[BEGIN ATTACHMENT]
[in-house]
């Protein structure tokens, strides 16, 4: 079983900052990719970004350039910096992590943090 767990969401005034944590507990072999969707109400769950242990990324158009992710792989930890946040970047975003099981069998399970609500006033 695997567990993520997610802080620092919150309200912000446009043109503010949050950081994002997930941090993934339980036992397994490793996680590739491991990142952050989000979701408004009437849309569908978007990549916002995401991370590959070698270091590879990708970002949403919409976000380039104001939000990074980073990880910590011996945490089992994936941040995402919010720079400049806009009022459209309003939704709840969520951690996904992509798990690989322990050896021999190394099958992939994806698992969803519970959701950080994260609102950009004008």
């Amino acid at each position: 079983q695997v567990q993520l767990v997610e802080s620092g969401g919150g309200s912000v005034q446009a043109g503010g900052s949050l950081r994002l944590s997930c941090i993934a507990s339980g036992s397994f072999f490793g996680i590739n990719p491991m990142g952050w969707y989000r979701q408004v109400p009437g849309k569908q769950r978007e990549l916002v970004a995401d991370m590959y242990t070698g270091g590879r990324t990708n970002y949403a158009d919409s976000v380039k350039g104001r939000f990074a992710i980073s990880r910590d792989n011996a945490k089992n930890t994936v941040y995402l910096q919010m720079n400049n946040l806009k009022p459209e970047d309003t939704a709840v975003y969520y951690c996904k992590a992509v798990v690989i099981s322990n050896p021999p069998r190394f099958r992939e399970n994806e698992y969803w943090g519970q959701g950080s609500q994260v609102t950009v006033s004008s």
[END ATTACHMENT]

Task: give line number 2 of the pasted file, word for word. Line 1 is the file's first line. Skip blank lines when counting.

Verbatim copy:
């Protein structure tokens, strides 16, 4: 079983900052990719970004350039910096992590943090 767990969401005034944590507990072999969707109400769950242990990324158009992710792989930890946040970047975003099981069998399970609500006033 695997567990993520997610802080620092919150309200912000446009043109503010949050950081994002997930941090993934339980036992397994490793996680590739491991990142952050989000979701408004009437849309569908978007990549916002995401991370590959070698270091590879990708970002949403919409976000380039104001939000990074980073990880910590011996945490089992994936941040995402919010720079400049806009009022459209309003939704709840969520951690996904992509798990690989322990050896021999190394099958992939994806698992969803519970959701950080994260609102950009004008």